Navajo Weaving From Spider Women to Chief's Blankets
~ Navajo rug history up until the long walk of 1862 ~
THE NAVAJO SETTLE INTO THE SOUTHWEST
"The Navajo believe that the gift of weaving was taught to them by Spider Woman, one of the Navajo Holy People. Spider Woman originally showed Changing Woman (another holy person) how to weave, with the stipulation that she would in turn teach the Navajo. Spider Man showed them how to make the loom and tools out of sacred Navajo stones and shells (turquoise, jet, white shell, and abalone), as well as with the earth, sun, rain, sky themselves. This important connection to the earth and elements is characteristic of the Navajo respect and reverence for the natural world. It also demonstrates the significance of weaving within the Navajo religion." 1
Anthropologists believe that the Navajo were part of the group of nomads who crossed from Asia to what is now Alaska about 25,000 years ago. They eventually migrated to southwest America about 900 A.D. They were hunter gatherers until after they arrived in the southwest where they found the ancestors of today's pueblo people with their home built in connected units and their agricultural practices. At first the Navajo survived by hunting and raiding the Pueblo villages as well as the later Spanish settlements but eventually the Navajo settled down to growing crops and raising sheep. They never built towns and cities like the Pueblo people. Instead they lived in scattered clusters of small huts called hogans.
With the coming of the Spanish came further hostilities toward the native people. Because it was easier for the Spanish-Mexicans to attack the Pueblo villages some Pueblo people fled to live with the Navajo. Weaving was an ancient tradition with the Pueblos and they taught their skills to the Navajo. Originally some of this weaving was done with cotton but as the Navajo sheep herds expanded, partly due to raids on the Mexicans, wool became plentiful for weaving.
In spite of their more settled existence and wealth in sheep and textiles the Navajo still continued with their raiding throughout the 18th century and into the 19th. Their horses not only increased their raiding abilities but also made extensive trading of their blankets possible.
Their early blankets were limited to the colors of the sheep and a few natural dyes plus the indigo blue dye introduced by the Spanish. The yarn for these blankets was carded and spun by hand, often by the weaver who would make the rug. While the Pueblo people continued to dominate in production and artistry in pottery the Navajo became the masters in weaving.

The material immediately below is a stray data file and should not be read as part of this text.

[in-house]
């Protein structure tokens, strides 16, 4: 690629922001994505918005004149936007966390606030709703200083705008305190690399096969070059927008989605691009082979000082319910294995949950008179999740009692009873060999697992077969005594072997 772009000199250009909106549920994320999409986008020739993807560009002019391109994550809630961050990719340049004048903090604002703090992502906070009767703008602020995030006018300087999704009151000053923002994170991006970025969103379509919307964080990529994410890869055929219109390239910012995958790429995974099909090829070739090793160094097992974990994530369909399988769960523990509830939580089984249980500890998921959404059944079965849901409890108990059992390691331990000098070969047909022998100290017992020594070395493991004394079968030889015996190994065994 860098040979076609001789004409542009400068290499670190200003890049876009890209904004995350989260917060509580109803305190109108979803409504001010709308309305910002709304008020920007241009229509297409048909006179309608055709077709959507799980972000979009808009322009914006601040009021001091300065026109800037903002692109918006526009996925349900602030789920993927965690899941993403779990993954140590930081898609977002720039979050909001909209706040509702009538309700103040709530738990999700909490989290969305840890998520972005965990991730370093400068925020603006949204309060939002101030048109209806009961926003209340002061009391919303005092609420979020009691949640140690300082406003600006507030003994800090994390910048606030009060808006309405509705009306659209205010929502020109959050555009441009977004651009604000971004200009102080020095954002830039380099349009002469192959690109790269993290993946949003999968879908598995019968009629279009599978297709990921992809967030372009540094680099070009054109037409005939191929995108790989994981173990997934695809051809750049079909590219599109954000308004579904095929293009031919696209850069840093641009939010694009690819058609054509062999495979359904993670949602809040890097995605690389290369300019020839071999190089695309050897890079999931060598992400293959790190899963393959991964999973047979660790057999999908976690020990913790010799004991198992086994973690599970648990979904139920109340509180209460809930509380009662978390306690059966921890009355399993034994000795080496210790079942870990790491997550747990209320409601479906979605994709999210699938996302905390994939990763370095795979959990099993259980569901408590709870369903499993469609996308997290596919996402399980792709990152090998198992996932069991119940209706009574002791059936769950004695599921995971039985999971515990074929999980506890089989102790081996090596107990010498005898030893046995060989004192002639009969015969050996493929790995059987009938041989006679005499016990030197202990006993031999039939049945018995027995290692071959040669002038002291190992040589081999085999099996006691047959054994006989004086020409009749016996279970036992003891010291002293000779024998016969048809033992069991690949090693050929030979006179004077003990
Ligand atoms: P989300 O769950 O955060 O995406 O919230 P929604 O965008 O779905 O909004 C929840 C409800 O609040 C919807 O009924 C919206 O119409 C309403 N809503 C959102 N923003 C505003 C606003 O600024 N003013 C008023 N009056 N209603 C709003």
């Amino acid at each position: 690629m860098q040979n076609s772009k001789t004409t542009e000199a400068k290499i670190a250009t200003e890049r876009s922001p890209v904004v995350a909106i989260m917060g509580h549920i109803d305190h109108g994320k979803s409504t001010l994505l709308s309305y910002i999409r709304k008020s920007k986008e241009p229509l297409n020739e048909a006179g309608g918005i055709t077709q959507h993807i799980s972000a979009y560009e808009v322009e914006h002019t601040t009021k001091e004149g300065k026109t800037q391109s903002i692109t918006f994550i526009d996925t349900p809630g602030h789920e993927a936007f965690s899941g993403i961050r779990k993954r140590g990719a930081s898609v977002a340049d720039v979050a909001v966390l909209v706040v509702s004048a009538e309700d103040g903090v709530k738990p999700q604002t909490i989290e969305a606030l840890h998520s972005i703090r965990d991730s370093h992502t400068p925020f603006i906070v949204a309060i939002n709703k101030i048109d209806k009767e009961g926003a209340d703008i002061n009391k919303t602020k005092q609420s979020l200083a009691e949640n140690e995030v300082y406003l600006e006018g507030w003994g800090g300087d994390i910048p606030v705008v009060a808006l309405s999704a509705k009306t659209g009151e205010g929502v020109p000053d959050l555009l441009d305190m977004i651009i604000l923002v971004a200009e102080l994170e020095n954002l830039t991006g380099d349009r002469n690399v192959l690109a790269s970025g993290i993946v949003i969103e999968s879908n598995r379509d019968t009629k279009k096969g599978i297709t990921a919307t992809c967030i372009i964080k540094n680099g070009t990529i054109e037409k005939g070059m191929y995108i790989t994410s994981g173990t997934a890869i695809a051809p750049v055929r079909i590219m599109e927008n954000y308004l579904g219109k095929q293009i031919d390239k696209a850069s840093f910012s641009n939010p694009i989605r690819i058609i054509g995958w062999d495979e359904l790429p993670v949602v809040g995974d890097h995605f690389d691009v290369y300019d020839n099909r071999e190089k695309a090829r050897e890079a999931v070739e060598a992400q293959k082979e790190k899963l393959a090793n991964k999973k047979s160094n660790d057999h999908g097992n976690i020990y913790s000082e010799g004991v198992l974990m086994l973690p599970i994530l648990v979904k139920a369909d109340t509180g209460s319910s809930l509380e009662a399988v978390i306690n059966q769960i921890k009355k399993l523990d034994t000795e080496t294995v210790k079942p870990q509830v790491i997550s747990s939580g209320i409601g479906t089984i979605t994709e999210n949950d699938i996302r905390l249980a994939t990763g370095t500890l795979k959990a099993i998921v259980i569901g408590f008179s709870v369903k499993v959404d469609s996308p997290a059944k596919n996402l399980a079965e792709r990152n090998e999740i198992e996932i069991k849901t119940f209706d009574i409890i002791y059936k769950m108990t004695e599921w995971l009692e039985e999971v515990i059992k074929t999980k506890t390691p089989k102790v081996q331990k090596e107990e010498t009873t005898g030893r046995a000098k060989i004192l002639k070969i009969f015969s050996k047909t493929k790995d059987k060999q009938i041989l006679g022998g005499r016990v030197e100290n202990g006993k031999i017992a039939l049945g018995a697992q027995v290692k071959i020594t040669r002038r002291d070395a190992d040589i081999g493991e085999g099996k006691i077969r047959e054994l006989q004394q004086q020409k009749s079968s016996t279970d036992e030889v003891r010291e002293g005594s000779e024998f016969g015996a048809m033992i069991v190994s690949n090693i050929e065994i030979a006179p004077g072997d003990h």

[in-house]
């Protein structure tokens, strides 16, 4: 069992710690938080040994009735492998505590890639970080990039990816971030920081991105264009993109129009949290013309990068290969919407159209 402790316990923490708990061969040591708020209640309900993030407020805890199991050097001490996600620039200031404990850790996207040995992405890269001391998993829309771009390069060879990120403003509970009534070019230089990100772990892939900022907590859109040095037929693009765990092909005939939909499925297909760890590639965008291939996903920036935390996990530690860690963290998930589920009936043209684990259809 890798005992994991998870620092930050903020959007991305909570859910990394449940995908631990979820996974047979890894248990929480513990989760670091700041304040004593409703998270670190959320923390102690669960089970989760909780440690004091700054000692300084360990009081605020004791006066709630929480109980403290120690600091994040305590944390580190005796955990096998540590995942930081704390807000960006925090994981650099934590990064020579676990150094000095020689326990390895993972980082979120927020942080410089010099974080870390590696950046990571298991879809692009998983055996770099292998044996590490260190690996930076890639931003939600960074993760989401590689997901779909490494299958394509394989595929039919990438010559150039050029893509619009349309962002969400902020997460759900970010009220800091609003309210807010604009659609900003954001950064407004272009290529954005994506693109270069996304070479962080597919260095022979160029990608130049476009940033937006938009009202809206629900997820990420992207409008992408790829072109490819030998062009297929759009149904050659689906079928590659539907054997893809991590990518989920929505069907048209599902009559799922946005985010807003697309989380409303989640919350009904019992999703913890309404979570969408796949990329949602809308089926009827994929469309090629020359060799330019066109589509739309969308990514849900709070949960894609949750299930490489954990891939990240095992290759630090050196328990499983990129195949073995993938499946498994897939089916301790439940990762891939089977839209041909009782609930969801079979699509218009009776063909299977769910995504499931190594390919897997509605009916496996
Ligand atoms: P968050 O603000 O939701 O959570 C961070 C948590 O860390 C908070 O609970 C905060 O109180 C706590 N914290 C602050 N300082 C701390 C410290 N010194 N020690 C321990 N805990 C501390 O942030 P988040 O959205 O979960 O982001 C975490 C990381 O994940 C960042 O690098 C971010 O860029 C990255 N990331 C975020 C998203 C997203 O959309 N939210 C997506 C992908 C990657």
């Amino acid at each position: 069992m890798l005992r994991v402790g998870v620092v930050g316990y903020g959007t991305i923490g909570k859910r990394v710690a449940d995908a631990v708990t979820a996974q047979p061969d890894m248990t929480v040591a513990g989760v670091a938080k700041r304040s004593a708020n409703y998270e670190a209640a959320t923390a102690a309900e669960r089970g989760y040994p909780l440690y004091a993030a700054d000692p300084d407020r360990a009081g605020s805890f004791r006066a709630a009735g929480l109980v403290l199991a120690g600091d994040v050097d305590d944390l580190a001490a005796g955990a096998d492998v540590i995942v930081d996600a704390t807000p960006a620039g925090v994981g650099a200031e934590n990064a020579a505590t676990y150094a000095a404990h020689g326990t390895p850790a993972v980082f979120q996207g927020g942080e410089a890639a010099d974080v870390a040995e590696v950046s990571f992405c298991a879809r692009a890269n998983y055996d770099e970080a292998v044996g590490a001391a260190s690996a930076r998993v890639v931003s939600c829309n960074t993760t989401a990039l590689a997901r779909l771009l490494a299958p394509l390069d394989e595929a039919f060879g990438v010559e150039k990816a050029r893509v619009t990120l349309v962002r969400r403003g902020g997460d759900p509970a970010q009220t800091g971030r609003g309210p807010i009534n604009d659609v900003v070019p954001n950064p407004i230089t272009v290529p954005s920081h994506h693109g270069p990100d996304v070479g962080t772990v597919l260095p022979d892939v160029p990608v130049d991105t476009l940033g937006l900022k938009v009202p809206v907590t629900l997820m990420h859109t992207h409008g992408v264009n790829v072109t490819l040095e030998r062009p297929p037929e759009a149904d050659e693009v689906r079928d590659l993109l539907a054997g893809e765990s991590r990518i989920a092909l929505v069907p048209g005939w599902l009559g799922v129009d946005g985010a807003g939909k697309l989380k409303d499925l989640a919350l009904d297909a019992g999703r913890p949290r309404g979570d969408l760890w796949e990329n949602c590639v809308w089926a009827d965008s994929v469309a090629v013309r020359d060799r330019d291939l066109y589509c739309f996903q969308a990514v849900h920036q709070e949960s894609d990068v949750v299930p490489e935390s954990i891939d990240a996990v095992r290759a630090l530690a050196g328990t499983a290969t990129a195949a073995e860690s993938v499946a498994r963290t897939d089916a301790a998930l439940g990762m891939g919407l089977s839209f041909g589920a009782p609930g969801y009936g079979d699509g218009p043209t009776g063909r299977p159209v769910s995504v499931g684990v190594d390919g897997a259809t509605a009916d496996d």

The discovery of the earliest known fragments of Navajo weaving was the result of a massacre. About 1805 the Spanish decided they had to put an end to the Navajo raiding once and for all. The plan was an attack in Canyon de Chelly, the Navajo spiritual center. But word got out and most of the Navajo left while a few hid in a secluded cave. Unfortunately they were found and all hiding there including women and children were massacred. Because of Navajo beliefs about the dead the cave was left untouched for around 100 years. At that time Anglo's found the cave. In it they found one intact blanket and scraps of several others. These findings were mostly woven in a striped twill pattern. It is considered likely that most 18th century Navajo weaving was done in this style.
"Navajo weaving soon took on a distinctive Navajo quality and diverged from the weaving of the Pueblo Indians. Surpassing Pueblo weavers in quality and quantity, and variety of design, nineteenth-century Navajo weavers became the outstanding weavers in the Southwest." 2
THE EVOLUTION OF CLASSIC NAVAJO WEAVING
By the early 1800s Navajo weavers were experimenting with many other designs. The Navajo had been making beautifully designed baskets for some time so it was only natural they would try these designs in their weaving. The designs used in Spanish serapes were another influence on Navajo weaving. As the Navajo did not have a way of making red dye they unraveled wool trade cloth to get the bright colored yarns they wanted for their weaving.
Navajo woven blankets were widely traded among other native people. The Navajo made Chief Blankets were proudly worn as status symbols by those Plains Indians who could afford them including, of course, their chiefs.
Around mid-century what had been basic striped designs with a few variations blossomed into a wonderful array of stripes, diamonds, triangles, square and rectangles woven in a myriad of intricate patterns. The colors still included the earlier natural gray, cream and black colors of the sheep but also expanded into red, yellow and some green. It was an impressive period of imagination and innovation.
Meanwhile the Navajo still made loosely woven and simply striped blankets for everyday use. Because the finer blankets were so carefully cared for many have survived to this day to be collected as well as studied by researchers.
"Owing to their special beauty, costly serapes and other finely woven wearing blankets were probably worn only on special occasions, and were worn with care at those times. Taking pride in their ownership, nineteenth century Indians treated these blankets as valuable garments, if not valuable works of art." 3
© 2005 Judy Anne Johnson Breneman (Do not reproduce this article without permission from the author.)
1 p6 A Guide to Navajo Weaving by Kent McManis & Robert Jeffries
2 p10 Woven by the Grandmothers: Nineteenth-Century Navajo Textiles from the National Museum of the American Indian by Eulalie H. Bonar, National Museum of the American Indian
3 The Navajo Weaving Tradition: 1650 to the Present by Alice Kaufman, Christopher Selser
Navajo Weaving: Yesterday and Today
A Valuable Early Ute Chief Blanket
A Navajo Rug Made by Hazel Nez
A Brief History of Navajo Blankets and Rugs